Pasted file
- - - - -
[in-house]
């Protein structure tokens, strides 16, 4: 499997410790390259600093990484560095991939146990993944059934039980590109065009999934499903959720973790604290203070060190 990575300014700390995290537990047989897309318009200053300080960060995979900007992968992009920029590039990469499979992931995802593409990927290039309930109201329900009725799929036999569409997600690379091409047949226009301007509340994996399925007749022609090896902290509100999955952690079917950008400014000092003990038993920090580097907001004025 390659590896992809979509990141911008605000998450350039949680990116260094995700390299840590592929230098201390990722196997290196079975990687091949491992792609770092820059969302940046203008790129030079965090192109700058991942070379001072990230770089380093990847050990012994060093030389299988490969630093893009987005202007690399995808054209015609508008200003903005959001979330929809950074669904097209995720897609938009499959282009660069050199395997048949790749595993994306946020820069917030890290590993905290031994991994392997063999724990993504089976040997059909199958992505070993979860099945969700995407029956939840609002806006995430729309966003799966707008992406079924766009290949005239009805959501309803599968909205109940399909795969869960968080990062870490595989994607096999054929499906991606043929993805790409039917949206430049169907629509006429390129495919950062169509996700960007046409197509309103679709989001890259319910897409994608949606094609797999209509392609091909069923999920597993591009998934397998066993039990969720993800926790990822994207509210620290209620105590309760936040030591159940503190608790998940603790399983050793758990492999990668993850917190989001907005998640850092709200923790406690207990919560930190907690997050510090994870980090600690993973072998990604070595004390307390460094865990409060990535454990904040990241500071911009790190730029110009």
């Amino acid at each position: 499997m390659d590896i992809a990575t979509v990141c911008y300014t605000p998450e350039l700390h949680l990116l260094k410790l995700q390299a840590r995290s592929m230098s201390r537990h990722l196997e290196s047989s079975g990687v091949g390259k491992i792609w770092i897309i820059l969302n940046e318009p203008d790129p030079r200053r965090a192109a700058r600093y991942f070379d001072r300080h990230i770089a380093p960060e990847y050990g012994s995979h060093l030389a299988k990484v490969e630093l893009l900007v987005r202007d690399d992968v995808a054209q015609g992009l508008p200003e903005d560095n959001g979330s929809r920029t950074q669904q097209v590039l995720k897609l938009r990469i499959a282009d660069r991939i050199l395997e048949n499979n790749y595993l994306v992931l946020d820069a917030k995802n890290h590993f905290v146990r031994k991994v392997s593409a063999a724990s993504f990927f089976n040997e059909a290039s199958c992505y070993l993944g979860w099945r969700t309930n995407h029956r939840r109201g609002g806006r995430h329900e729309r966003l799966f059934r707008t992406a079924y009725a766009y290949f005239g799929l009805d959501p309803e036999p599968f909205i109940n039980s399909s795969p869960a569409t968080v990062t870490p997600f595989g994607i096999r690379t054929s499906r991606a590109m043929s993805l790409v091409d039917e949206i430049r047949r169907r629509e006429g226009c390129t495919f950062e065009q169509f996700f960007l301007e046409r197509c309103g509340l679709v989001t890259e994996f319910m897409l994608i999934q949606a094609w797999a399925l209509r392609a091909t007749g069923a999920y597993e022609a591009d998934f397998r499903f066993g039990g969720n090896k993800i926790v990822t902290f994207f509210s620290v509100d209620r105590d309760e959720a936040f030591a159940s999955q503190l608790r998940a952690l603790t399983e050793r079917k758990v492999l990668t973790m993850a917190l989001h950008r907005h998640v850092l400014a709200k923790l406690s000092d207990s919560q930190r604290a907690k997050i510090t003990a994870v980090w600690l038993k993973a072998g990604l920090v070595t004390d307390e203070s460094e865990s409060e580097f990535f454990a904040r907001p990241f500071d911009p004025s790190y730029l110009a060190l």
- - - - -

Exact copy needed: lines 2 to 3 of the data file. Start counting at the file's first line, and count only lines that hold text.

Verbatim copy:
């Protein structure tokens, strides 16, 4: 499997410790390259600093990484560095991939146990993944059934039980590109065009999934499903959720973790604290203070060190 990575300014700390995290537990047989897309318009200053300080960060995979900007992968992009920029590039990469499979992931995802593409990927290039309930109201329900009725799929036999569409997600690379091409047949226009301007509340994996399925007749022609090896902290509100999955952690079917950008400014000092003990038993920090580097907001004025 390659590896992809979509990141911008605000998450350039949680990116260094995700390299840590592929230098201390990722196997290196079975990687091949491992792609770092820059969302940046203008790129030079965090192109700058991942070379001072990230770089380093990847050990012994060093030389299988490969630093893009987005202007690399995808054209015609508008200003903005959001979330929809950074669904097209995720897609938009499959282009660069050199395997048949790749595993994306946020820069917030890290590993905290031994991994392997063999724990993504089976040997059909199958992505070993979860099945969700995407029956939840609002806006995430729309966003799966707008992406079924766009290949005239009805959501309803599968909205109940399909795969869960968080990062870490595989994607096999054929499906991606043929993805790409039917949206430049169907629509006429390129495919950062169509996700960007046409197509309103679709989001890259319910897409994608949606094609797999209509392609091909069923999920597993591009998934397998066993039990969720993800926790990822994207509210620290209620105590309760936040030591159940503190608790998940603790399983050793758990492999990668993850917190989001907005998640850092709200923790406690207990919560930190907690997050510090994870980090600690993973072998990604070595004390307390460094865990409060990535454990904040990241500071911009790190730029110009």
């Amino acid at each position: 499997m390659d590896i992809a990575t979509v990141c911008y300014t605000p998450e350039l700390h949680l990116l260094k410790l995700q390299a840590r995290s592929m230098s201390r537990h990722l196997e290196s047989s079975g990687v091949g390259k491992i792609w770092i897309i820059l969302n940046e318009p203008d790129p030079r200053r965090a192109a700058r600093y991942f070379d001072r300080h990230i770089a380093p960060e990847y050990g012994s995979h060093l030389a299988k990484v490969e630093l893009l900007v987005r202007d690399d992968v995808a054209q015609g992009l508008p200003e903005d560095n959001g979330s929809r920029t950074q669904q097209v590039l995720k897609l938009r990469i499959a282009d660069r991939i050199l395997e048949n499979n790749y595993l994306v992931l946020d820069a917030k995802n890290h590993f905290v146990r031994k991994v392997s593409a063999a724990s993504f990927f089976n040997e059909a290039s199958c992505y070993l993944g979860w099945r969700t309930n995407h029956r939840r109201g609002g806006r995430h329900e729309r966003l799966f059934r707008t992406a079924y009725a766009y290949f005239g799929l009805d959501p309803e036999p599968f909205i109940n039980s399909s795969p869960a569409t968080v990062t870490p997600f595989g994607i096999r690379t054929s499906r991606a590109m043929s993805l790409v091409d039917e949206i430049r047949r169907r629509e006429g226009c390129t495919f950062e065009q169509f996700f960007l301007e046409r197509c309103g509340l679709v989001t890259e994996f319910m897409l994608i999934q949606a094609w797999a399925l209509r392609a091909t007749g069923a999920y597993e022609a591009d998934f397998r499903f066993g039990g969720n090896k993800i926790v990822t902290f994207f509210s620290v509100d209620r105590d309760e959720a936040f030591a159940s999955q503190l608790r998940a952690l603790t399983e050793r079917k758990v492999l990668t973790m993850a917190l989001h950008r907005h998640v850092l400014a709200k923790l406690s000092d207990s919560q930190r604290a907690k997050i510090t003990a994870v980090w600690l038993k993973a072998g990604l920090v070595t004390d307390e203070s460094e865990s409060e580097f990535f454990a904040r907001p990241f500071d911009p004025s790190y730029l110009a060190l």